In 2014 the world got a little less interesting with the retirement of one of the greatest directors of the moving picture. Animation’s greatest auteur, Hayao Miyazaki, announced he was stepping down from his visionary and meticulous work at Studio Ghibli. With its final production, 2016 Oscar-nominated When Marnie Was There, Ghibli hit the pause button on creating new work and is said to have gone into “restructuring” mode.
First, a little must be said about Japanese animation (or “anime”). As a medium it is as diverse in style and genre as the US filmmaking industry. There are adult dramas, teen romance and children’s stories. There are surrealist fantasies, cyberpunk science-fiction, period epics, and erotica. The animation can be CG, 2D hand-drawn, hyperrealistic, absurdly exaggerated, painterly, or a mixture of all of the above (sometimes in the same frame).
American audiences who may have been exposed to Japanese pop culture through Pokémon or (if you’re old) Robotech are only scratching the surface on a medium rich in history and craft. The craft of hand-drawn anime is especially distinct from the kind of work US animation studios have churned out lately (*cough* Disney). While the earliest Japanese animators were inspired by the earliest Disney work (like Snow White), the two quickly diverged to the point where drawing equivalencies is almost insulting to the work of masters like Miyazaki. Japanese animation owes more to Japanese filmmakers like Akira Kurosawa and 1000-year old traditions of calligraphic line-work and pictorial scrolls than to The Land Before Time parts 1-14 or Cinderella 3: A Twist in Time.
Studio Ghibli was the greatest studio to emerge from the post-war era (Miyazaki was born during WWII) and counts the only non-English-speaking animated film to win an Academy Award (Spirited Away, 2003). It also released my pick for #1 children’s movie of all time: My Neighbor Totoro (required viewing for all children under the age of 13 and all parents of said children).
Text and Subtext
2016 Oscar-nominee When Marnie Was There is the final Ghibli film to be released during Miyazaki’s tenure. It was not directed by him, but it was hand-picked by him for adaptation. While the animation doesn’t compare to Spirited Away, this is from the same team that designed Arrietty (director Hiromasa Yonebayashi), so it is still richer than anything U.S. studios have put out in the last decade. It is a beautiful film full of the kind of lovingly hand-animated goodness fans have come to expect. It’s not a step down from Miyazaki’s work, maybe more of a step-sideways as younger directors with different sensibilities take the reins.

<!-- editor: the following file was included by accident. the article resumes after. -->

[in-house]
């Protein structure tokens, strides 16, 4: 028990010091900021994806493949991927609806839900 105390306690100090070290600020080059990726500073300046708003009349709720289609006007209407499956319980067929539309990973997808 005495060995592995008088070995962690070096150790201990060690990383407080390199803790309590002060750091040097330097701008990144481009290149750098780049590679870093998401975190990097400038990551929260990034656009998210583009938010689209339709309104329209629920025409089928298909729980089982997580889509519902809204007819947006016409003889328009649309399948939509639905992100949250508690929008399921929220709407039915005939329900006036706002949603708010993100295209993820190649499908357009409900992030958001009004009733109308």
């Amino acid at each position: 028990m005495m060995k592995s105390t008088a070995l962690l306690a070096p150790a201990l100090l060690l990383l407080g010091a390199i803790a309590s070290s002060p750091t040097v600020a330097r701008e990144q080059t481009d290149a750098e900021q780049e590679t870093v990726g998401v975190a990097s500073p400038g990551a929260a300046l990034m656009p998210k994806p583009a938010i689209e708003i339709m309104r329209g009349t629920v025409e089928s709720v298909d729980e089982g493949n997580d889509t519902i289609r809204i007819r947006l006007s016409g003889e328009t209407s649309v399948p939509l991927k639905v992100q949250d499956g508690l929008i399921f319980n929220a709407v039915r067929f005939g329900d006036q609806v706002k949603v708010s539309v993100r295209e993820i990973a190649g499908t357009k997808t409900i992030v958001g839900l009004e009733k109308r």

Marnie fits many of the themes we’ve come to expect from Studio Ghibli: A strong-willed girl as lead, other-ness, close connection to the natural world, liminality, magical realism and a hybrid of Japanese and European visual elements. The story follows Anna, an emotionally complex young girl sent to live in a country village by her foster parents. She’s shadowed by tragedy and has a hard time fitting in anywhere. One day as she’s exploring the marshy coast, she comes across an empty mansion. During low tide Anna makes her way to the house and catches a glimpse of a mysterious girl (Marnie) who seems to live in the house. When night falls Anna and Marnie meet, and the house comes to life. They become close friends, though neither they (nor we) quite understand how they are meeting. Some supernatural barrier seems to be crossed each time (Is Marnie a ghost? Is Anna time-traveling? Are they both dreaming?).
The story, based on a British children’s novel written in the 60s, is a meditation on memory, loss, and most of all relationships. Anna is presented as damaged at best and a bully at worst. She pushes everyone away, from her adopted mother to her aunt and uncle to the kids she meets in the village. Her emotional state is part callous pre-teen and part shell-shocked child. Until Anna meets Marnie she seems headed for a breakdown.
Interestingly some U.S. critics found Anna and Marnie’s story to be heavy with sexual subtext (Anna’s same-sex sexual awakening in particular), though the ending rules this out. It is a love story between two young girls, but it’s love is much deeper than the kind of intimacy we’re groomed to expect by our hypersexual culture. When Marnie tells Anna she “loves her more than any other girl” she means it, and we later discover why. Understanding broader themes about the longing for non-sexual intimacy throughout Ghibli’s canon (these are family films after all) as well as the lack of physical intimacy in Japanese culture help give context to the relationship. In the American mind it is difficult to imagine intimacy divorced from sex (in fact the reverse seems to be more common), but that shouldn’t make the twist at the heart of Marnie’s mystery any less poignant.
As Anna and Marnie connect to each other in their magical world, Anna’s defenses start to fall. Her connection to this world becomes brighter and her anger, sadness, and distrust are turned to joy. With its themes of grief, love, and how we affect each other’s lives When Marnie Was There is a romance for children and parents alike. It’s not quite the final love letter from Miyazaki we may have hoped for, but it’s a strong edition to the Ghibli canon. (*Also it won’t win the Oscar)